136. Harbour Town Golf Links
Pete Dye & Jack Nicklaus (1969) / Pete Dye (2011)
In the late 1960s, Jack Nicklaus landed the design contract for Harbour Town, then turned it over to his new partner, Pete Dye, who was determined to distinguish his work from that of rival Robert Trent Jones. Soon after Harbour Town opened in late November 1969 (with a victory by Arnold Palmer in the Heritage Classic), the course debuted on America’s 100 Greatest as one of the Top 10. It was a total departure for golf at the time. No mounds, no elevated tees, no elevated greens—just low-profile and abrupt change. Tiny greens hung atop railroad ties directly over water hazards. Trees blocked direct shots. Harbour Town gave Pete Dye national attention and put Jack Nicklaus, who made more than 100 inspection trips in collaborating with Dye, in the design business. Pete’s wife, Alice, also contributed, instructing workers on the size and shape of the unique 13th green, a sinister one edged by cypress planks.
100 Greatest History: Ranked on America's 100 Greatest 1971 through 2014. Ranked on America's Second 100 Greatest: 2015 through current. Highest ranking: "First Ten" (1971-1972); No. 29, 1985-1986. Previous ranking: 127th.
Panelist comments, Harbour Town Golf Links:
"To me, the ability to navigate a course like Harbour Town is the definition of shotmaking in a lowcountry, throwback setting. The greens are small and in most cases relatively flat so when the tee shot is finely executed and greens are hit, there is a great opportunity for the better player to score."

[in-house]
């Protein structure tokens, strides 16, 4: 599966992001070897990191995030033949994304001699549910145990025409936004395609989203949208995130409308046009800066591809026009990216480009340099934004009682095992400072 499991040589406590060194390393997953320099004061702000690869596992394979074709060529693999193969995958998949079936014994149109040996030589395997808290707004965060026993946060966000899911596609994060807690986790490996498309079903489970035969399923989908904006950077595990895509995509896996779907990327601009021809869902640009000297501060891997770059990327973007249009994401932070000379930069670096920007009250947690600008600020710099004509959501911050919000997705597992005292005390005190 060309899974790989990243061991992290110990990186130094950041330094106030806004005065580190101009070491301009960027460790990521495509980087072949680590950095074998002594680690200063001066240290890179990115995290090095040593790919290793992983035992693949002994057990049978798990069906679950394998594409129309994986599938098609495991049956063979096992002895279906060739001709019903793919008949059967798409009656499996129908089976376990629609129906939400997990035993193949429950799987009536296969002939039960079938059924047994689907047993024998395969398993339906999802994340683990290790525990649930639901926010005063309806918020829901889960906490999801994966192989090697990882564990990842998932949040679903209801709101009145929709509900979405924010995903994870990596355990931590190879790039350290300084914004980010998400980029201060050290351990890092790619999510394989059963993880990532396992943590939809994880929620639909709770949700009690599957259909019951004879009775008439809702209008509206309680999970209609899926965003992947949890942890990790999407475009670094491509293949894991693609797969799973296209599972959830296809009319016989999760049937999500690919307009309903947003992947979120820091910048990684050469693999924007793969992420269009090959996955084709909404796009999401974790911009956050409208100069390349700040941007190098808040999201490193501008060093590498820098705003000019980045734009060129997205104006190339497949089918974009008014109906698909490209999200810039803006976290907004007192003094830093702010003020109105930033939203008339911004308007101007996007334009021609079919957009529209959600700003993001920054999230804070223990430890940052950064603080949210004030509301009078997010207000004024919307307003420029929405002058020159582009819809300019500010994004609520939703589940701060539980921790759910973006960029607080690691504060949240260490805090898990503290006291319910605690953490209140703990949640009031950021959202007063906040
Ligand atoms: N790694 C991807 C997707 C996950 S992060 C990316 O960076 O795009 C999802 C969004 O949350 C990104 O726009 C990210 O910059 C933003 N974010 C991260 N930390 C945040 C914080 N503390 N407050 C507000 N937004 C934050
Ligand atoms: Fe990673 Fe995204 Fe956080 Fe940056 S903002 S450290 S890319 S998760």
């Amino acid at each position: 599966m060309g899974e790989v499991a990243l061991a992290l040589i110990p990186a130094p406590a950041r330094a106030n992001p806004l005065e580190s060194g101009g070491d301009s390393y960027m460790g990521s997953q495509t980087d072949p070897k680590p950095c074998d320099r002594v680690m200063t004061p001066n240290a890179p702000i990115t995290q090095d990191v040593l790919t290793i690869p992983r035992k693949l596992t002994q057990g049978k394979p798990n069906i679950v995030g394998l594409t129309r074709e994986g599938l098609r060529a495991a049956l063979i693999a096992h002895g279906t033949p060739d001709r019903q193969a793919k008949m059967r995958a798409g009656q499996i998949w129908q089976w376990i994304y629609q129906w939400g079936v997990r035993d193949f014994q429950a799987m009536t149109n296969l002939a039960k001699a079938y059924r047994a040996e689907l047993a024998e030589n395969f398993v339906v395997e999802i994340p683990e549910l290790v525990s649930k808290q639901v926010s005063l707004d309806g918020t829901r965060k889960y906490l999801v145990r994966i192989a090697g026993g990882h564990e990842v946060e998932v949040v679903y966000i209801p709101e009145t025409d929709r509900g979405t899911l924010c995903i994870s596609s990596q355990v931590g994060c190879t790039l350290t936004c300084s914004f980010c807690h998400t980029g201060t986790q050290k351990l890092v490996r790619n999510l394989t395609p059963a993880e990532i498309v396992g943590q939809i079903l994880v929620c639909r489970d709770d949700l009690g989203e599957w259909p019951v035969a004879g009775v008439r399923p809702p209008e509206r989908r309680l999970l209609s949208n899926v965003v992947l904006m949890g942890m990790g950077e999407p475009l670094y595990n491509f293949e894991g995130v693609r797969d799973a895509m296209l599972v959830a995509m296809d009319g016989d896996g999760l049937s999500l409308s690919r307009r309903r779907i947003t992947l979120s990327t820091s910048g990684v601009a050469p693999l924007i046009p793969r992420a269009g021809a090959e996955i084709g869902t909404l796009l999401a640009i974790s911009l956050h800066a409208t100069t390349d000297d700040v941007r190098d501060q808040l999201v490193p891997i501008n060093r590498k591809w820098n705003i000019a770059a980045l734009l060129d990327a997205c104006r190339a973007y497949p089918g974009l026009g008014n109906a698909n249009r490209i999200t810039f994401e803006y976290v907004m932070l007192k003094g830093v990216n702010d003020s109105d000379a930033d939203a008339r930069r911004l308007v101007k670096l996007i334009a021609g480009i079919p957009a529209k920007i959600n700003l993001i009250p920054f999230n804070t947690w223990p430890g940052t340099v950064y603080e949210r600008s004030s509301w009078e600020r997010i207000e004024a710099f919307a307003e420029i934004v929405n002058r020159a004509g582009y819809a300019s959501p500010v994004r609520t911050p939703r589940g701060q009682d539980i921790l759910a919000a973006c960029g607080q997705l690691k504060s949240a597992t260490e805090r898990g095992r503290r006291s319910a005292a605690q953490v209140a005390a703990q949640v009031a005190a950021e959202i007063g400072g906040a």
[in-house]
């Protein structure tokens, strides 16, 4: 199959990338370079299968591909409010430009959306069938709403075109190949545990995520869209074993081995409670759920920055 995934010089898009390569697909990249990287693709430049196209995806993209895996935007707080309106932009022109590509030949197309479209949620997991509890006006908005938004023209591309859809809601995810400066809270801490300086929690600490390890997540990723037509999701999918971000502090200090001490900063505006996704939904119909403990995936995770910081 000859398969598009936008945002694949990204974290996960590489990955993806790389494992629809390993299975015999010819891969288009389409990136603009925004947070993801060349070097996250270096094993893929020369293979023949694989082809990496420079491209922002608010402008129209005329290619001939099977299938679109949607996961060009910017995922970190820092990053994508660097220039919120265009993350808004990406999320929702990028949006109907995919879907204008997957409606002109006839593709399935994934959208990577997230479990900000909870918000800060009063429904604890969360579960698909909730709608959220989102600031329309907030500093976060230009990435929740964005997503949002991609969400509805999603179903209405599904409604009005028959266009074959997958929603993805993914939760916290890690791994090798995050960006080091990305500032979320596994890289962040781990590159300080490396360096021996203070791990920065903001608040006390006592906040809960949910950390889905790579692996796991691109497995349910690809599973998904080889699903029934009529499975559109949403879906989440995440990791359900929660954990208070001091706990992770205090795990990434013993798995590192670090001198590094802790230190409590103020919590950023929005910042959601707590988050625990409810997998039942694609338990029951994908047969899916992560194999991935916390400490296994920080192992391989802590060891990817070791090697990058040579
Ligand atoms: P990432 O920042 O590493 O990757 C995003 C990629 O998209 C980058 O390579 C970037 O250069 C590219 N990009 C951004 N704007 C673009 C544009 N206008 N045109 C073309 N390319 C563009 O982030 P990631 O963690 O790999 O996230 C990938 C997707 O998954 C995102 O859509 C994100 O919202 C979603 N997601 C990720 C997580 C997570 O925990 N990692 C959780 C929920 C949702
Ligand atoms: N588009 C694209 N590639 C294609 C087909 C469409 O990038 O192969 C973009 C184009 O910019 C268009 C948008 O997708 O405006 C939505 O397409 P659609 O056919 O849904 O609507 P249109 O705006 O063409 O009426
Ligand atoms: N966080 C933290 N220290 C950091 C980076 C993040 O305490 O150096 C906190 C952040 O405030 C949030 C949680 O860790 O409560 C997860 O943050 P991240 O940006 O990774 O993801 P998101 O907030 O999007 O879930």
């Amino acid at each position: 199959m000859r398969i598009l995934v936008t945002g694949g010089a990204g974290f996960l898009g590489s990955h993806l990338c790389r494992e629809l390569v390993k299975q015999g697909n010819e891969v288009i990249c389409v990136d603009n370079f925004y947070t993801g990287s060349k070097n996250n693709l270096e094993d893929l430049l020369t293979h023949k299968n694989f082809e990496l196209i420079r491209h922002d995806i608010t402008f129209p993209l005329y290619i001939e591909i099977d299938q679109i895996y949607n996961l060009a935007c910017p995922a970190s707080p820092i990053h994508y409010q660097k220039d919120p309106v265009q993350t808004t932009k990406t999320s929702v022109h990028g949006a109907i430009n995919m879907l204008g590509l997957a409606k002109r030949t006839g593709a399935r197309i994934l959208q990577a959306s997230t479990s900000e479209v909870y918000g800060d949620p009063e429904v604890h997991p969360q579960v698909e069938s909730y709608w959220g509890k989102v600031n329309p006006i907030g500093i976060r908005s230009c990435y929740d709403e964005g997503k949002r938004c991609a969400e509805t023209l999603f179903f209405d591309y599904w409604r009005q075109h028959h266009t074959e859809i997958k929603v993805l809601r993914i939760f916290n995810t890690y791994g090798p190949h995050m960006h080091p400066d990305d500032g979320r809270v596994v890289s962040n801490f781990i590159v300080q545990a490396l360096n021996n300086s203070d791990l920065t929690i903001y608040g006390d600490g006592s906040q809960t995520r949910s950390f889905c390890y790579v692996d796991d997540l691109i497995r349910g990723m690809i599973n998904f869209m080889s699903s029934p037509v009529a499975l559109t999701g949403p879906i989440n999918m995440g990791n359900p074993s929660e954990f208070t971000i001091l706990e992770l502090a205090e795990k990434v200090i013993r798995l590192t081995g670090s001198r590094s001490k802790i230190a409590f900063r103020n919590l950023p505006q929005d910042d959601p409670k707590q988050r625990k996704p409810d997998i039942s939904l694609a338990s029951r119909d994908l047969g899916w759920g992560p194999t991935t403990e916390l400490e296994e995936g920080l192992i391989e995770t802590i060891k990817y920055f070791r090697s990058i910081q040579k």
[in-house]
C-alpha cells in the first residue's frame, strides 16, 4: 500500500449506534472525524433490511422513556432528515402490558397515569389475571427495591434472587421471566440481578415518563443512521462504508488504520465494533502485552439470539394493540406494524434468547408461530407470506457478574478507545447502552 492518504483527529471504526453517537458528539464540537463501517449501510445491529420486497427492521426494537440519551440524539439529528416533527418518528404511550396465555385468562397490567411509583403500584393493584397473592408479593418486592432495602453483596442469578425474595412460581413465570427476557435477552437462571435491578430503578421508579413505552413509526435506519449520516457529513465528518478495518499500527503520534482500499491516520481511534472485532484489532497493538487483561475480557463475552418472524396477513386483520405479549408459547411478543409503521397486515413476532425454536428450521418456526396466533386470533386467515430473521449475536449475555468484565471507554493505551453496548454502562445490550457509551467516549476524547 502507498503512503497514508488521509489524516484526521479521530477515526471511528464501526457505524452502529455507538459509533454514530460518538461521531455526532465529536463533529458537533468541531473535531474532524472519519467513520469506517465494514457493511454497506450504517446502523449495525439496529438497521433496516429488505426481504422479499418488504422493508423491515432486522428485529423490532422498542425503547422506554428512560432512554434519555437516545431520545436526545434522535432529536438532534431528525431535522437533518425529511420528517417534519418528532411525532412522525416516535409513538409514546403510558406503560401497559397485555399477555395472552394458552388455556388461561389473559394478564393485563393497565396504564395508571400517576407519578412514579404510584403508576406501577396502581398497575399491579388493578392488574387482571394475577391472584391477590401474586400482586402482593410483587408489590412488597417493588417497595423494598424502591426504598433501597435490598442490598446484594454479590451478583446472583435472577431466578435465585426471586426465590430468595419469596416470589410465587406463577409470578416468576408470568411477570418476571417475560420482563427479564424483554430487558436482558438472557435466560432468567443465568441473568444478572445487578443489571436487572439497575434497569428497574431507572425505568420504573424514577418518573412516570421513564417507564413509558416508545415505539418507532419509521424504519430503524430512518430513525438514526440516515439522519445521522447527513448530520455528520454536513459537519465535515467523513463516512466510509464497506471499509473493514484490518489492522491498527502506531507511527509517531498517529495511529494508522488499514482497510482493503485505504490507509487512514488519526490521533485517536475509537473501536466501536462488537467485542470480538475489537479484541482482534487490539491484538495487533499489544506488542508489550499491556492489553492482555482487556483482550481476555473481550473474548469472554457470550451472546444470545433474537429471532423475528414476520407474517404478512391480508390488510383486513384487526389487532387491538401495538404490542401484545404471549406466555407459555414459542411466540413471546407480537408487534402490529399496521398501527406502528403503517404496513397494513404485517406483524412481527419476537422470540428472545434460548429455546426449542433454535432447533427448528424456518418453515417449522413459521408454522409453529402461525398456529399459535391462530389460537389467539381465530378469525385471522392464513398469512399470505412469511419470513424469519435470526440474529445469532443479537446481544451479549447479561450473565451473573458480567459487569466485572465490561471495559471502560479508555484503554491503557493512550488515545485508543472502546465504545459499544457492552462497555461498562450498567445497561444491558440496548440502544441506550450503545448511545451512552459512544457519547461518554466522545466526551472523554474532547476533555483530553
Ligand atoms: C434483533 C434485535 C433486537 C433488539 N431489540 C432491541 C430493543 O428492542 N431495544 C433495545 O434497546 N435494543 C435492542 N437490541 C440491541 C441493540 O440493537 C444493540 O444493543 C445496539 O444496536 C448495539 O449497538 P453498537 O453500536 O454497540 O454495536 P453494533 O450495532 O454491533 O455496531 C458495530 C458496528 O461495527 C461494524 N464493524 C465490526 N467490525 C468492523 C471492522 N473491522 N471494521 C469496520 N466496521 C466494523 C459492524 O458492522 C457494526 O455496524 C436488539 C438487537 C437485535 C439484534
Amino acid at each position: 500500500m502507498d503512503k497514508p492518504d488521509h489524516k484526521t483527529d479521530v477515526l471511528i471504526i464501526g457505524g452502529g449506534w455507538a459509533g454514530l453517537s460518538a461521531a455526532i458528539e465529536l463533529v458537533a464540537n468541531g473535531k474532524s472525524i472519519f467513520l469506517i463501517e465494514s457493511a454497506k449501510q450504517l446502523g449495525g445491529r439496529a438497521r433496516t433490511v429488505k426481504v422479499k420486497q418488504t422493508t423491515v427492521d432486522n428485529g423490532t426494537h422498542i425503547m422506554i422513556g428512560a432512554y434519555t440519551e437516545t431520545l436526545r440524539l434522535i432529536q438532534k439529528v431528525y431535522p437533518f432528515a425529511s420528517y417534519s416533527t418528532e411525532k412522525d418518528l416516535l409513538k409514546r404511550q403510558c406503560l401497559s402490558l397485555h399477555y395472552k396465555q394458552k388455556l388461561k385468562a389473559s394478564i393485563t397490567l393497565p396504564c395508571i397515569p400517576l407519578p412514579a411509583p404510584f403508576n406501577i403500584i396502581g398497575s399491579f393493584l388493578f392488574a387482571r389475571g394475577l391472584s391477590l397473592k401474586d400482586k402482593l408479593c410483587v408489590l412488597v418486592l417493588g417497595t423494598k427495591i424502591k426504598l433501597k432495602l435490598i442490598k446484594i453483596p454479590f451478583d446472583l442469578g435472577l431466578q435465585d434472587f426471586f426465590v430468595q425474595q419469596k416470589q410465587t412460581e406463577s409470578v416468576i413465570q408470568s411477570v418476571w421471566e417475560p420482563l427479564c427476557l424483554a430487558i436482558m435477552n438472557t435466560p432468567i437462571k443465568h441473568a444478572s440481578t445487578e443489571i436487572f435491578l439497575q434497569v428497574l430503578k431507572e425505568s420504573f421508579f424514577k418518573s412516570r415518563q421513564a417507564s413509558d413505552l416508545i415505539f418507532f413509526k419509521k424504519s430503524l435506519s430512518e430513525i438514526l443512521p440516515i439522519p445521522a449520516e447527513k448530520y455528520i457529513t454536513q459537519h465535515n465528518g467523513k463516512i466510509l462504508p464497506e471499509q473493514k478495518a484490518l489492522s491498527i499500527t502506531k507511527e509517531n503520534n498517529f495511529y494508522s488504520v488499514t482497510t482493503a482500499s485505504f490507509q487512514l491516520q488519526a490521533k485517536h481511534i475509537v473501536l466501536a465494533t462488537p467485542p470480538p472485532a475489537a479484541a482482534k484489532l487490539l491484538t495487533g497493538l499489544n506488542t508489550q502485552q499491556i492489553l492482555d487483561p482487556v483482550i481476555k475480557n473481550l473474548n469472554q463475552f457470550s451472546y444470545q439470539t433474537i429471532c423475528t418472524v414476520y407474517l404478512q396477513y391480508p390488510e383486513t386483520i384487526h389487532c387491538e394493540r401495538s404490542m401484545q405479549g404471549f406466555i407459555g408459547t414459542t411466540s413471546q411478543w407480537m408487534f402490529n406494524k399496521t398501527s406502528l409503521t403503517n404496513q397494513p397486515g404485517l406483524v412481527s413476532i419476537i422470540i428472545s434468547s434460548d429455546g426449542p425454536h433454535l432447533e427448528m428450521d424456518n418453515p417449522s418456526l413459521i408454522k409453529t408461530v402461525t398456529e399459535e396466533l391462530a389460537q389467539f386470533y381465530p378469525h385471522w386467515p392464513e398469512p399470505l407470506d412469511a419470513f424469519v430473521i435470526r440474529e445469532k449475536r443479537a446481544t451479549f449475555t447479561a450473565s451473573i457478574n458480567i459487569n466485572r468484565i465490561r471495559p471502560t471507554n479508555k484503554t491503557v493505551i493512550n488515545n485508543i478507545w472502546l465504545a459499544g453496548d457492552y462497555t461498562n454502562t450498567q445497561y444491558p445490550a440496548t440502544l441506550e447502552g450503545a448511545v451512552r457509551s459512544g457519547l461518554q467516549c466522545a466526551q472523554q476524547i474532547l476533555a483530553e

"Mr. Dye and Jack did a great job using a relatively uninteresting piece of land (with the exception of 16-17-18) to design a thoughtful course that requires extreme attention off of the tee."
"Narrow fairways and small greens make for a high rating for resistance to scoring. The course has a distinctive look with the use of railroad ties, the tall pines that shape each hole and also shape the green complexes, and of course, the Pete Dye pot bunkers."
"The purity and condition of the new greens only amplifies the experience. Some of the smoothest Bermuda greens I have ever played on."
"Not only must the golfer navigate narrow fairway corridors and out of bounds, but on many holes there is a advantage shaping the ball off of the tee. In many instances whether it be in the fairway or near the green, trees can play as hazards often influencing a 1/2 shot penalty depending on where you are."